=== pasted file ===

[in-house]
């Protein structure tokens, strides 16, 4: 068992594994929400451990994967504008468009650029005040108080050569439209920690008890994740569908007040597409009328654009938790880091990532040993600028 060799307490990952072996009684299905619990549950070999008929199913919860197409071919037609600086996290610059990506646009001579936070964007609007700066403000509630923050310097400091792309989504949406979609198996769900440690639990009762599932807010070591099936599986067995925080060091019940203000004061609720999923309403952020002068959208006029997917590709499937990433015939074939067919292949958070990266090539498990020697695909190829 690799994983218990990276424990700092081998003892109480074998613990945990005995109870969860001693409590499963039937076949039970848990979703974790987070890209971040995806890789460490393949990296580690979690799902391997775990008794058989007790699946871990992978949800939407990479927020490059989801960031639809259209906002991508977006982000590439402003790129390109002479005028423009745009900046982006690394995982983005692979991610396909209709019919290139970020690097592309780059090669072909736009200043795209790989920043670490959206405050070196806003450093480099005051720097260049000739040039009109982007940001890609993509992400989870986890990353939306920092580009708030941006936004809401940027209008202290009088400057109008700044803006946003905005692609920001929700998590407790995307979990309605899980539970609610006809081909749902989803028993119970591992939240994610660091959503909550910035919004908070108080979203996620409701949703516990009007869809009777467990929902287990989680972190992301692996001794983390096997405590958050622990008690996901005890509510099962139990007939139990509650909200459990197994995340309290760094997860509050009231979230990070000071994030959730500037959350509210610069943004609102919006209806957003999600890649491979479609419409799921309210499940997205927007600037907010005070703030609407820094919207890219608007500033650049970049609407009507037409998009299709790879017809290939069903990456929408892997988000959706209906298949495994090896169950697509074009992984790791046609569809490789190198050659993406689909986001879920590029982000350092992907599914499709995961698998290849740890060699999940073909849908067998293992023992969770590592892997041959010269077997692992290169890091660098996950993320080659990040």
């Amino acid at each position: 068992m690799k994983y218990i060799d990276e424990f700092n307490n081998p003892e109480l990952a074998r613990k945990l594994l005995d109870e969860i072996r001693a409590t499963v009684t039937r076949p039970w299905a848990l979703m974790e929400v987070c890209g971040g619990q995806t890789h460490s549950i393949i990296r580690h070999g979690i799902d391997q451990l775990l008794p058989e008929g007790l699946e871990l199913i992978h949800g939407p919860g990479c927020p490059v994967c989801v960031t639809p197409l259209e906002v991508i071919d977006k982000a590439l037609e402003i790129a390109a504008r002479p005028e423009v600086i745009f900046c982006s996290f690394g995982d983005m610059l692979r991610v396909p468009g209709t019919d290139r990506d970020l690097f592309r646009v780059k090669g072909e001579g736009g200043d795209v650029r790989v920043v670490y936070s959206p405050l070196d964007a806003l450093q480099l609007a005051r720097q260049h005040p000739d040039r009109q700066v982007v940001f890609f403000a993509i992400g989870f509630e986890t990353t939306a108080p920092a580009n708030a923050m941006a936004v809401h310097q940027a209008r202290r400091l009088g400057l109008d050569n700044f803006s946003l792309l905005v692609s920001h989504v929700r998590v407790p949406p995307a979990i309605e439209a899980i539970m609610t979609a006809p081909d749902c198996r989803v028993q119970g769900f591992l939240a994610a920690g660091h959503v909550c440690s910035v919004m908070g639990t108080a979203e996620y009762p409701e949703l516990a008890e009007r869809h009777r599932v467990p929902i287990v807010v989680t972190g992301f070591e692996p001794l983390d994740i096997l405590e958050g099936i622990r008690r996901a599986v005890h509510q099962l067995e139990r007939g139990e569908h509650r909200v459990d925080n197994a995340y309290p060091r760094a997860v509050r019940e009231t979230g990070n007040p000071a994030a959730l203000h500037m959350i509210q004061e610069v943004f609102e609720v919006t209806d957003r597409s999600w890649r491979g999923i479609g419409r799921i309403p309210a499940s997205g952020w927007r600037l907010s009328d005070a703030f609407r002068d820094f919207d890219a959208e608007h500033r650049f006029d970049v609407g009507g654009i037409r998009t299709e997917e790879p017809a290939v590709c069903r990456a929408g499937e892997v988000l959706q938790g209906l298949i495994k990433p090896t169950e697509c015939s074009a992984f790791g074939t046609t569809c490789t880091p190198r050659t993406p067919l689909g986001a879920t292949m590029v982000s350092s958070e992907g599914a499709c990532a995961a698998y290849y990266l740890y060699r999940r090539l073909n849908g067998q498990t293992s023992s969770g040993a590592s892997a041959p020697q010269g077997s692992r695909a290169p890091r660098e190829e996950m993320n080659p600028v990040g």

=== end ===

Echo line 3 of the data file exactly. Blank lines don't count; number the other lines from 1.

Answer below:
């Amino acid at each position: 068992m690799k994983y218990i060799d990276e424990f700092n307490n081998p003892e109480l990952a074998r613990k945990l594994l005995d109870e969860i072996r001693a409590t499963v009684t039937r076949p039970w299905a848990l979703m974790e929400v987070c890209g971040g619990q995806t890789h460490s549950i393949i990296r580690h070999g979690i799902d391997q451990l775990l008794p058989e008929g007790l699946e871990l199913i992978h949800g939407p919860g990479c927020p490059v994967c989801v960031t639809p197409l259209e906002v991508i071919d977006k982000a590439l037609e402003i790129a390109a504008r002479p005028e423009v600086i745009f900046c982006s996290f690394g995982d983005m610059l692979r991610v396909p468009g209709t019919d290139r990506d970020l690097f592309r646009v780059k090669g072909e001579g736009g200043d795209v650029r790989v920043v670490y936070s959206p405050l070196d964007a806003l450093q480099l609007a005051r720097q260049h005040p000739d040039r009109q700066v982007v940001f890609f403000a993509i992400g989870f509630e986890t990353t939306a108080p920092a580009n708030a923050m941006a936004v809401h310097q940027a209008r202290r400091l009088g400057l109008d050569n700044f803006s946003l792309l905005v692609s920001h989504v929700r998590v407790p949406p995307a979990i309605e439209a899980i539970m609610t979609a006809p081909d749902c198996r989803v028993q119970g769900f591992l939240a994610a920690g660091h959503v909550c440690s910035v919004m908070g639990t108080a979203e996620y009762p409701e949703l516990a008890e009007r869809h009777r599932v467990p929902i287990v807010v989680t972190g992301f070591e692996p001794l983390d994740i096997l405590e958050g099936i622990r008690r996901a599986v005890h509510q099962l067995e139990r007939g139990e569908h509650r909200v459990d925080n197994a995340y309290p060091r760094a997860v509050r019940e009231t979230g990070n007040p000071a994030a959730l203000h500037m959350i509210q004061e610069v943004f609102e609720v919006t209806d957003r597409s999600w890649r491979g999923i479609g419409r799921i309403p309210a499940s997205g952020w927007r600037l907010s009328d005070a703030f609407r002068d820094f919207d890219a959208e608007h500033r650049f006029d970049v609407g009507g654009i037409r998009t299709e997917e790879p017809a290939v590709c069903r990456a929408g499937e892997v988000l959706q938790g209906l298949i495994k990433p090896t169950e697509c015939s074009a992984f790791g074939t046609t569809c490789t880091p190198r050659t993406p067919l689909g986001a879920t292949m590029v982000s350092s958070e992907g599914a499709c990532a995961a698998y290849y990266l740890y060699r999940r090539l073909n849908g067998q498990t293992s023992s969770g040993a590592s892997a041959p020697q010269g077997s692992r695909a290169p890091r660098e190829e996950m993320n080659p600028v990040g």